Following last year’s Honolulu Marathon, I wrote an article like many I have written before, and like many I have written since.
Honolulu is one of the largest marathons in the world. Every race has instances of cheating, and Honolulu was no exception.
In the article, I pointed out some of the most obvious examples. I was not critical of the marathon, but I was critical of the runners who disrespect the sport and the honest runners by cutting the course and claiming their medals.
While I can appreciate that no race director likes to see their race associated with cheating, nearly every other race director I’ve heard from appreciates the effort to deter cheaters.
Most races welcome information that helps them to clean up their results. Most races make an honest effort to remove cheaters from the results. Most don’t welcome back cheaters with open arms. Honolulu is not like most races.
On The Side of Cheaters
Instead of making an effort to remove the most obvious of course cutters and show the honest runners that Honolulu supports them and respects the sport, Honolulu made a decision which ultimately would protect dishonest runners.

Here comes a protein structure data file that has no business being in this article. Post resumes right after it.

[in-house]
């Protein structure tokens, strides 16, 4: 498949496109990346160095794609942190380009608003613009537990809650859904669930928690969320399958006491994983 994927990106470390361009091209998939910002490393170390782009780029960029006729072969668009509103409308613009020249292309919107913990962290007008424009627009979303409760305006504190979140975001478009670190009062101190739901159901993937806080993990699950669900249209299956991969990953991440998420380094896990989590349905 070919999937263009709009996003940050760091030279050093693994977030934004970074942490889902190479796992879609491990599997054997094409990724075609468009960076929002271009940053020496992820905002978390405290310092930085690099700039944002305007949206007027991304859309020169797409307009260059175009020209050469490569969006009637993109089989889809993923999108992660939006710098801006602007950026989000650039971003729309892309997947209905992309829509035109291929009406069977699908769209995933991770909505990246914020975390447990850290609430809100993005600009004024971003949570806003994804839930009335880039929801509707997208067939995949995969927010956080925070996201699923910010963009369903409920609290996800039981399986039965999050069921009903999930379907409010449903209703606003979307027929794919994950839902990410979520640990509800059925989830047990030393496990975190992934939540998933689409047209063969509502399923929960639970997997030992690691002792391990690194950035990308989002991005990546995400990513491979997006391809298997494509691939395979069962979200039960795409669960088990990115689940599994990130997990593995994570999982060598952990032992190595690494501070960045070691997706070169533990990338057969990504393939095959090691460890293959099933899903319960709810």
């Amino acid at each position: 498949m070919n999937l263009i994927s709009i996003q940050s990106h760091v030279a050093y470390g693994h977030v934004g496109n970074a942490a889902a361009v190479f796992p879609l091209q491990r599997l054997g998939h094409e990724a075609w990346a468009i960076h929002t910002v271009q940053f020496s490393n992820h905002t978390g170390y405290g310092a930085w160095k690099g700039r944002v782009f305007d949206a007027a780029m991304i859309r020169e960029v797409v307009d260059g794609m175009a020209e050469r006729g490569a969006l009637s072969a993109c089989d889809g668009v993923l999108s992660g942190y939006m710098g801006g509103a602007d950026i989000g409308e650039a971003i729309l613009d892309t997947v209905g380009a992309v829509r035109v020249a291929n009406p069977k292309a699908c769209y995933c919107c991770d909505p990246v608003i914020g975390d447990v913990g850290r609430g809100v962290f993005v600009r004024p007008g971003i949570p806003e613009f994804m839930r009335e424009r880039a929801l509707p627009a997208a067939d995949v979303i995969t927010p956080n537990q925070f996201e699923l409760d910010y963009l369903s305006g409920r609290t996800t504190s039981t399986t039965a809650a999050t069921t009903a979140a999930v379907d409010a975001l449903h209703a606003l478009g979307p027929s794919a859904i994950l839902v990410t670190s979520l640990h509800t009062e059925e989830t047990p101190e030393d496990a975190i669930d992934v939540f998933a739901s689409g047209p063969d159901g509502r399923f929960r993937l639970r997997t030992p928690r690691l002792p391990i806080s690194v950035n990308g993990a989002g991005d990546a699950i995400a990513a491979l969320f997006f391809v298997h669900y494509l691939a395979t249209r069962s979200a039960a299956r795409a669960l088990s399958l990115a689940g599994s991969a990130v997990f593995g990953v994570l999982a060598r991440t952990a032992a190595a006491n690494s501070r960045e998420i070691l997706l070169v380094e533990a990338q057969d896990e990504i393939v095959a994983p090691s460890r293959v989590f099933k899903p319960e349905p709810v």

Last year, it took me about one hour to detect the most obvious cheaters.
Instead of taking the time to clean up the results, Honolulu is hiding the results. Results for the 2017 race are only searchable on an individual basis.
If you know the runner, and their bib number, you can look up the results. There is no obvious way to verify that the age group winners were legitimate (or even who they are).
This decision eliminates the ability of the public to look at the results. Most races welcome the public scrutiny. The ultimate goal should be to protect the integrity of the results. The ultimate goal with Honolulu seems to be to protect against scrutiny.
Honolulu is positioning itself as no more than a “Fun Run”. They are now marketing themselves to the cheaters. If you don’t want your results to be scrutinized, come to Honolulu!
I will be reaching out to the BAA. I do not want legitimate runners to be punished because of the ego of the race director. But I do believe that it would be fair to ask that Honolulu be required to provide additional evidence that all of their Boston ‘19 submissions completed the course legitimately.
To those that say people don’t run Honolulu to qualify for Boston, that’s not true. Despite my efforts last year, at least two runners were registered for Boston that cut the course in Honolulu. They were only disqualified after the BAA was informed.
Boston has taken additional steps and has notified all BQ eligible races that they may request additional confirmation to validate times. This is a case where such scrutiny is necessary.
Despite their efforts, I was able to obtain a full list of results, including split data. I will post a full, detailed analysis of the results next week. The results that were pulled are marked as official.
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